Larger midmarket companies may also have better, cheaper outsourcing options coming their way, Fersht said. The enterprise market is already saturated for outsourced services like application management. Outsourcing companies like UST Global, Tata Consultancy Services Ltd. and Webpro International Inc., which previously looked for the high-yield deals provided by enterprise clients, may turn their sights to larger midmarket companies.
"I think they'll be forced into that market and they'll force some competition," Fersht said.
4. Look ahead and be tough on yourself.
It may seem like a no-brainer, but stepping back for the big picture and strictly enforcing an only-what-you-need culture can help stack up the savings.
Suddenly you're making the business units justify their own purchasing decision.
Phil Fersht, research director, AMR Research Inc.
George Bock, CIO at Sole Technology Inc. in Lake Forest, Calif., said he knew any reduction in consumer spending in the U.S. would affect the 500-employee action sports clothing and footwear company.
So starting last summer, Bock began looking at bulk purchases for supplies he normally wouldn't buy en masse. That meant starting early on a new round of laptops to replace outdated ones and investing in the company's first blade servers.
When 2008 rolled around, Bock and his staff closed the pockets. Sole Techonology employees know now that they won't get their IT-funded wish lists filled immediately or without questions. Instead, "you've got to come to the table proving why you need something and presenting a good business case [for the steering committee]," Bock said. The idea is to cut out the "cosmetic" requests, to "really cut out the nice-to-haves and the want-to-haves," he added.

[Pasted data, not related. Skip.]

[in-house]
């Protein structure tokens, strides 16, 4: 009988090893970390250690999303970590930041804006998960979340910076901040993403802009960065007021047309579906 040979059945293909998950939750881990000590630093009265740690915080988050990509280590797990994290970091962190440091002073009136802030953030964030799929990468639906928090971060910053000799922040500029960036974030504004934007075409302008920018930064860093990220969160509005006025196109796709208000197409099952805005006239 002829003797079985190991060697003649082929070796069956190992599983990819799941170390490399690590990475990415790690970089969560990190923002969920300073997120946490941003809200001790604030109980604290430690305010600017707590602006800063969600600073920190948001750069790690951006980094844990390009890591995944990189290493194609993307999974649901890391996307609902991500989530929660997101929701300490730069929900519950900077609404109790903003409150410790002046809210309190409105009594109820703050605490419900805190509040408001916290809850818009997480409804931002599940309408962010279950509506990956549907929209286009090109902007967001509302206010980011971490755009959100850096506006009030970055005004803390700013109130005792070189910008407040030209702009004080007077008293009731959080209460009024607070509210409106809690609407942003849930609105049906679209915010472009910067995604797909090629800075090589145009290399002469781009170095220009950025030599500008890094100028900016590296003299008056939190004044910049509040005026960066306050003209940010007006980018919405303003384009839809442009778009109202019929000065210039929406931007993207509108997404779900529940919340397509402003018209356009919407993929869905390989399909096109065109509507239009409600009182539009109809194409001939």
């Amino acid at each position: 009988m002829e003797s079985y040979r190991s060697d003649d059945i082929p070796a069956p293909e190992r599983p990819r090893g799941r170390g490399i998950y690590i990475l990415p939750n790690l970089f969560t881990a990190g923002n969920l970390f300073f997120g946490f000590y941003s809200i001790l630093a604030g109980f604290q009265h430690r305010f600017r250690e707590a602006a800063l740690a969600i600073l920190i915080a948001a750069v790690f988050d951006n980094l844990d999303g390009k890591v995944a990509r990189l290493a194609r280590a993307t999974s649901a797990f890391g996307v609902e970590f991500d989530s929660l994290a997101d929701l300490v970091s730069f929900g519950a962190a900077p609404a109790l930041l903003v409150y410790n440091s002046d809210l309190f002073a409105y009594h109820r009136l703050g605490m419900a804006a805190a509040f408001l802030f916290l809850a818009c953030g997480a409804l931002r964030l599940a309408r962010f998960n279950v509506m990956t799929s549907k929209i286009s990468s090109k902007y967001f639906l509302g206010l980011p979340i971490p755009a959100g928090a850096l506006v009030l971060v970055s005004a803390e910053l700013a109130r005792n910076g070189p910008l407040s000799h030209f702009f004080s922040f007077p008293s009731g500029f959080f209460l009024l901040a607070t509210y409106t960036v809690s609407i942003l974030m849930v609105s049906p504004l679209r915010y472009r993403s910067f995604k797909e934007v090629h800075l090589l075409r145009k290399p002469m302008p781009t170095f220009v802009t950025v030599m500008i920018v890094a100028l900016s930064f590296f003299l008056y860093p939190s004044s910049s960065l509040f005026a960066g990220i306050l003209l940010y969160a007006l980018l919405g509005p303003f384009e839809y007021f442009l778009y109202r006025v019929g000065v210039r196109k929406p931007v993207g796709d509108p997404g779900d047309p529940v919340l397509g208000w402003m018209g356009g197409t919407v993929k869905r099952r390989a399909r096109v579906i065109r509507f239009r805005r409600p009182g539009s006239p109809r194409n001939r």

Simple? Yes. But Bock has started making inroads on his $6 million IT budget and said he expects more as he goes forward, cutting back on third-party services and further consolidating his infrastructure.
5. Don't look to virtualization as a buzzword bailout.
The past three years have seen huge jumps in virtualization for enterprise-sized businesses. And every week brings another manufacturer wooing the midmarket with promises of virtual networking, server and storage options that will make IT life easier and cheaper.
But diving without looking, especially in a rush, will just leave you worse off than when you started, said Mary Johnston Turner, a senior analyst of market research at The Enterprise Strategy Group Inc. in Milford, Mass.
"Our studies show that use of server virtualization tends to drive up storage requirements, which means IT managers really need to implement consistent and automated solutions for managing files and consider the use of tiered storage," Turner said.
Before pouncing on virtualization, Turner said, consider the gold in automating routine operational processes. A recent survey found many CIOs telling Enterprise Strategy Group that they don't have the money or time for IT management automation technologies.
But the group's studies show that automation does save staff time and improve service -- helping with the bottom line.
"Organizations that make extensive use of automation for both specific tasks such as software upgrades and implement cross-domain run book automation are six times more likely to report that their IT organizations are effective and efficient," Turner said.
If anything, automating and streamlining tasks is a must for an IT shop looking to implement server virtualization down the line, Turner said.
"Trying to control costs of complex emerging technologies using last-generation management tools and processes is a sure route to failure," she said.
Let us know what you think about the story; email Zach Church, News Writer.
This was first published in March 2008